Other elevated gadgetbahns such as monorails and suspension railways are relatively expensive. A few cities in China, Korea and Japan have invested in multi-line straddle-beam monorails. These systems work in new or rapidly growing cities, but it is hard to see a massive monorail being permitted in historic Bristol or Bath. For similar reasons, it is hard to see how a low-speed maglev system could work, even if an economic case could be made for it.
A streetcar, in the British sense, is just a bus. Buses are essential, and dressing them up as trams doesn’t make them any better or worse. But it can distract attention from higher-quality rail-based alternatives such as trams.
Guided buses are also just buses. The guidance system simply allows segregated busways to be slightly narrower. Only buses with guidance equipment can use them, which makes them more expensive and less flexible than unguided busways. Guided busways prohibit other traffic, but this can be done equally well with a ‘no entry’ sign or a rising bollard.
If autonomous pods or driverless cars were widely adopted, the result would be large numbers of small vehicles making point-to-point journeys. How different would that be from the current congestion caused by private car use?
Bristol, Bath, Gloucester, Cheltenham, Swindon and Weston-super-Mare all had street tramway systems in the past. These integrated with their bus and train services, and provided high-quality electrified services at street level. Modern trams have been proven to work elsewhere, and can work here.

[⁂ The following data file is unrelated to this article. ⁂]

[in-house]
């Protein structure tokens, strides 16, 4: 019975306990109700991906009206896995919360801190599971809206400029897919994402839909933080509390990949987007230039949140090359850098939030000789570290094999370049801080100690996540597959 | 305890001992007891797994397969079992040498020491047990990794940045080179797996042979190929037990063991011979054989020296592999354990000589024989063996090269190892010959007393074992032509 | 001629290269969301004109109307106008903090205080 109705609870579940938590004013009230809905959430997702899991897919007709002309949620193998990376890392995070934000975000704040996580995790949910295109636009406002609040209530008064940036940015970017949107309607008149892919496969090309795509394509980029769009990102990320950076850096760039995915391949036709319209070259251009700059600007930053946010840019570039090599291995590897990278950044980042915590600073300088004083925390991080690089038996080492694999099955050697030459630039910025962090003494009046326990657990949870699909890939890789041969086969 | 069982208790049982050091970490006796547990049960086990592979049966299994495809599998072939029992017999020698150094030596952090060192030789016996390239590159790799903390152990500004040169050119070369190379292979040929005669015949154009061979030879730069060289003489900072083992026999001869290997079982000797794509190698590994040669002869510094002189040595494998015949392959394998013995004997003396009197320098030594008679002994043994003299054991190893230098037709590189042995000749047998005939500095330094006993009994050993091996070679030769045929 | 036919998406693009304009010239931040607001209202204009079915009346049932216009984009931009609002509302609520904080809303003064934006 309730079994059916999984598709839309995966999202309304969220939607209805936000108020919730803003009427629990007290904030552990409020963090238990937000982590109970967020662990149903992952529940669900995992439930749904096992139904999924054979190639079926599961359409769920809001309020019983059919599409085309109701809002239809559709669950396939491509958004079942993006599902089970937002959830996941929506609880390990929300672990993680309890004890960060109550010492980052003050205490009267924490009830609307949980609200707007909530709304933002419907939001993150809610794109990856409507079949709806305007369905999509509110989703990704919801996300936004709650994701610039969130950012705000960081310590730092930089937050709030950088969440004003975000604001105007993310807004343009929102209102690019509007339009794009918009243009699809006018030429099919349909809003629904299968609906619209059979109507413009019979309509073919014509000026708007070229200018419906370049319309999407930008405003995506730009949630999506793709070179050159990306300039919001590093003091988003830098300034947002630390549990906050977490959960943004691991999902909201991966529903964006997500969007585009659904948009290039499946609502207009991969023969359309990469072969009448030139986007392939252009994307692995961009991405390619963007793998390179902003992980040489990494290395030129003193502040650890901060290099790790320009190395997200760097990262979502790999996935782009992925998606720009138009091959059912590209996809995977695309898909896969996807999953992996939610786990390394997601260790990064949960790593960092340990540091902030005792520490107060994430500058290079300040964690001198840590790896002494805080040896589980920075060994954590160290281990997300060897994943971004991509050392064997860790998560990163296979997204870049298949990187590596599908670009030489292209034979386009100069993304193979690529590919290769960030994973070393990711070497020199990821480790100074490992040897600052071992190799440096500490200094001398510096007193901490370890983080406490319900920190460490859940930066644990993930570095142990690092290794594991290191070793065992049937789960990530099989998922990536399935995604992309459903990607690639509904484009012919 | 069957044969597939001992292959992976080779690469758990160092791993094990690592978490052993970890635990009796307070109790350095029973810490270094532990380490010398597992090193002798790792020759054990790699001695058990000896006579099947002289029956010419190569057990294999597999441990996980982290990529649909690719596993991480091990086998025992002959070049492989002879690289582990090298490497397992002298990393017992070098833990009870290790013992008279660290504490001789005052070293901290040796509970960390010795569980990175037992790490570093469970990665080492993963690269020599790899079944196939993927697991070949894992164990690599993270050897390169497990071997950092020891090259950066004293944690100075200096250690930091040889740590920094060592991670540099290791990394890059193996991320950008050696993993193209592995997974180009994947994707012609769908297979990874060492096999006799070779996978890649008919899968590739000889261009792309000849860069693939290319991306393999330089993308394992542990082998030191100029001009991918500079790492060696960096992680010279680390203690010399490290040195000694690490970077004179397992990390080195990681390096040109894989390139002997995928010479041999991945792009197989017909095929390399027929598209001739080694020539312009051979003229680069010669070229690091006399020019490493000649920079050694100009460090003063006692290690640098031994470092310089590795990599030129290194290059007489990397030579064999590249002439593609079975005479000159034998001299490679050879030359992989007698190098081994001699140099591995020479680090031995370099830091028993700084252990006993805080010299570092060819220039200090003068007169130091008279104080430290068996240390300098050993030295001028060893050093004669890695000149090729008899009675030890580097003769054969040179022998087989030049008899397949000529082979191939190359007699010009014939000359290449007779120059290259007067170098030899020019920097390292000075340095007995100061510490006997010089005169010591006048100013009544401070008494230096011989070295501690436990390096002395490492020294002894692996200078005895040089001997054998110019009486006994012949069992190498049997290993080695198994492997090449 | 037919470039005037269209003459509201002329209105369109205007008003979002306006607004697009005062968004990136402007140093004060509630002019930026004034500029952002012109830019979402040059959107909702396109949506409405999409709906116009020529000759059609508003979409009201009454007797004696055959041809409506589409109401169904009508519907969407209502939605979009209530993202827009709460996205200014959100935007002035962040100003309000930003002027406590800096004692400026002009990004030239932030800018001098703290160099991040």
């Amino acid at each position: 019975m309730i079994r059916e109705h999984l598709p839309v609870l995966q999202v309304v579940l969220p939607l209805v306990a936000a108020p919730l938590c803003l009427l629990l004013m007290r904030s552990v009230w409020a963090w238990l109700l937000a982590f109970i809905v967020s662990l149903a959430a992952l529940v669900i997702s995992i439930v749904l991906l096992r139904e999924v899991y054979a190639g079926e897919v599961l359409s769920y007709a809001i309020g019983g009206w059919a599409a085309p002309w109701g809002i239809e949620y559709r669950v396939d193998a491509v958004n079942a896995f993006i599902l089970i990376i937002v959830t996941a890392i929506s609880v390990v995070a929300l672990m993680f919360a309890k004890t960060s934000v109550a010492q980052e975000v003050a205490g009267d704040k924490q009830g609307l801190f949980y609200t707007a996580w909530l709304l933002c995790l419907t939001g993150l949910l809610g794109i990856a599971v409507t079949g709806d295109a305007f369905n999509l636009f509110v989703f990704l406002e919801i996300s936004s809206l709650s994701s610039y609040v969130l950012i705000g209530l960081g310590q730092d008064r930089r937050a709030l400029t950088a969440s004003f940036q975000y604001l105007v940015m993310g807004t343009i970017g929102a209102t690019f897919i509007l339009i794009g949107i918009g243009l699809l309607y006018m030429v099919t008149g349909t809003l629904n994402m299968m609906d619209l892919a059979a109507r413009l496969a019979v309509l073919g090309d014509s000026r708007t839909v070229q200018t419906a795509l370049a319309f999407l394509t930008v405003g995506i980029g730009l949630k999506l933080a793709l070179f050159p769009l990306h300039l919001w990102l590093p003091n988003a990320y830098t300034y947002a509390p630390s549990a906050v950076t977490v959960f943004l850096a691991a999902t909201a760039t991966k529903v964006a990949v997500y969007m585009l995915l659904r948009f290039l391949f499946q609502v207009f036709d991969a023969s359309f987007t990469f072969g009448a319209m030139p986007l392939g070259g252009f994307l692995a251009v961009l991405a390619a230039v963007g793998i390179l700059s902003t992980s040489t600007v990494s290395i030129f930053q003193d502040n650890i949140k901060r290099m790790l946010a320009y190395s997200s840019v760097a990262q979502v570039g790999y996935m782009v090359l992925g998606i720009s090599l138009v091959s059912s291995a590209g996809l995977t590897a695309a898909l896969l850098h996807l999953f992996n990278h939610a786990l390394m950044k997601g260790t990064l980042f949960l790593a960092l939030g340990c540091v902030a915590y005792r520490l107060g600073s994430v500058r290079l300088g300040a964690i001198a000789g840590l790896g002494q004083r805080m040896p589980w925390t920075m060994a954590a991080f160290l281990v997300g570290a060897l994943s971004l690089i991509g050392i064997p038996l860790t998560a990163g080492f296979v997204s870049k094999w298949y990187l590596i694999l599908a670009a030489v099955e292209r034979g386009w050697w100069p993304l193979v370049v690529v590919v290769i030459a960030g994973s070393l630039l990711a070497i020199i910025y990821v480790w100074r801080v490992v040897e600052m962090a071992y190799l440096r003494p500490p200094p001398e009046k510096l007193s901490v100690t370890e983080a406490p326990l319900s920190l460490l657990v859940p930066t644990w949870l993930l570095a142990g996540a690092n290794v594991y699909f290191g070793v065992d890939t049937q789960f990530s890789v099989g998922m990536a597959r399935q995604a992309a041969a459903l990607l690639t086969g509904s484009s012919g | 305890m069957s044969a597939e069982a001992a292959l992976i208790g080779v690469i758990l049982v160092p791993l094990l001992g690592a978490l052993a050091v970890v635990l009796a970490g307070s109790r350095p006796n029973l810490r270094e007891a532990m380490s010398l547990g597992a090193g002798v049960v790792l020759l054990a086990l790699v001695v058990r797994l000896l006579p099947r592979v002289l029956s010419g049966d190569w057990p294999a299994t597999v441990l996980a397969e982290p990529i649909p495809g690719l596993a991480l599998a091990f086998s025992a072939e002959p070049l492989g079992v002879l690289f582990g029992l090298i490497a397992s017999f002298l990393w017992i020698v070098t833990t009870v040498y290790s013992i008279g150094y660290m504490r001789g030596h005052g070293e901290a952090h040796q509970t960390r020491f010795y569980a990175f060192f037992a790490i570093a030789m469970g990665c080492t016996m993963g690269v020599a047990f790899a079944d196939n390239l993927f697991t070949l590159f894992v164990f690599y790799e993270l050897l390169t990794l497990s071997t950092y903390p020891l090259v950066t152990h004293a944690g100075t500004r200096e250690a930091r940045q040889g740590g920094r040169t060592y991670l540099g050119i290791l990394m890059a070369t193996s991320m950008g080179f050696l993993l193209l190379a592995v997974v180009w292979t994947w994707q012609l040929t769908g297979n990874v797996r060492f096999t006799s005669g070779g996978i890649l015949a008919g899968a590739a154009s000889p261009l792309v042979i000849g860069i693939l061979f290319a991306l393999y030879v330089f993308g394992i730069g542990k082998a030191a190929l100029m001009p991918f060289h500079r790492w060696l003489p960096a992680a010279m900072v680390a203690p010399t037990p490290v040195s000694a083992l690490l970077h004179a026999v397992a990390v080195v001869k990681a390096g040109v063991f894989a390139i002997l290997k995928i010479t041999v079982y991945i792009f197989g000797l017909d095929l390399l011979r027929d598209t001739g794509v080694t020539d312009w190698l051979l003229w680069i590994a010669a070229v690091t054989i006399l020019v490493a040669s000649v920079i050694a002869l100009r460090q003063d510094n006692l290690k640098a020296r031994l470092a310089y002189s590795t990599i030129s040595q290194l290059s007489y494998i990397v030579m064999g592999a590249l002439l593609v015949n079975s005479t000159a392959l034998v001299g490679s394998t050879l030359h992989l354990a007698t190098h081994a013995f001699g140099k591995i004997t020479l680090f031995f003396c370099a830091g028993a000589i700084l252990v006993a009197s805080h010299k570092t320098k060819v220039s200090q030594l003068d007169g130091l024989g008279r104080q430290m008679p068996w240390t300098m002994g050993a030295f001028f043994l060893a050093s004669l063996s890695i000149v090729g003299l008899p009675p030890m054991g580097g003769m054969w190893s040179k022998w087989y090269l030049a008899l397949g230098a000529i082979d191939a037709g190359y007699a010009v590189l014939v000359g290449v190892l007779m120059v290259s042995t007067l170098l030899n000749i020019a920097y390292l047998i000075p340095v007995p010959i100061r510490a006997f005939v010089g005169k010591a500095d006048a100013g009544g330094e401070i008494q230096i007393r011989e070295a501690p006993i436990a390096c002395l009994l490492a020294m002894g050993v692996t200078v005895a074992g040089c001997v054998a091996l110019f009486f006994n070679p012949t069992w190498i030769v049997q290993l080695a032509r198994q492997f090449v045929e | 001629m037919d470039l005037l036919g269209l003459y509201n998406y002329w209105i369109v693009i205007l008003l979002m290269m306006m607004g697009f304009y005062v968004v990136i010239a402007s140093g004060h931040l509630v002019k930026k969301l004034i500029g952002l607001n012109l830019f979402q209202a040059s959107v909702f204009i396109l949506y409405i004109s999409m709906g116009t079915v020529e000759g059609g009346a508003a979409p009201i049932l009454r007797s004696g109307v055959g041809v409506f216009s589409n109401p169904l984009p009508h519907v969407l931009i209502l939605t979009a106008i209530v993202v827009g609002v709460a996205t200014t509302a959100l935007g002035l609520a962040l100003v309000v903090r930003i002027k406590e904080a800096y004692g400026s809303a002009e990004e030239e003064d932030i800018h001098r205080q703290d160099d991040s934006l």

Buses are highly flexible and fill the gaps where trams and heavy rail cannot go. Segregated, unguided busways can help buses get through traffic just as well as more expensive guided systems.
Above all, public transport systems need to be integrated with each other, and with cycling and walking. The main flaw with many gadgetbahns is that they can’t interoperate with conventional, tried-and-tested systems.
Bristol’s biggest underused asset is its suburban rail network. FoSBR’s campaign largely boils down to making much better use of this. Large areas of Greater Bristol could be served by a turn-up-and-go, electrified metro system. The bones of that system already exist.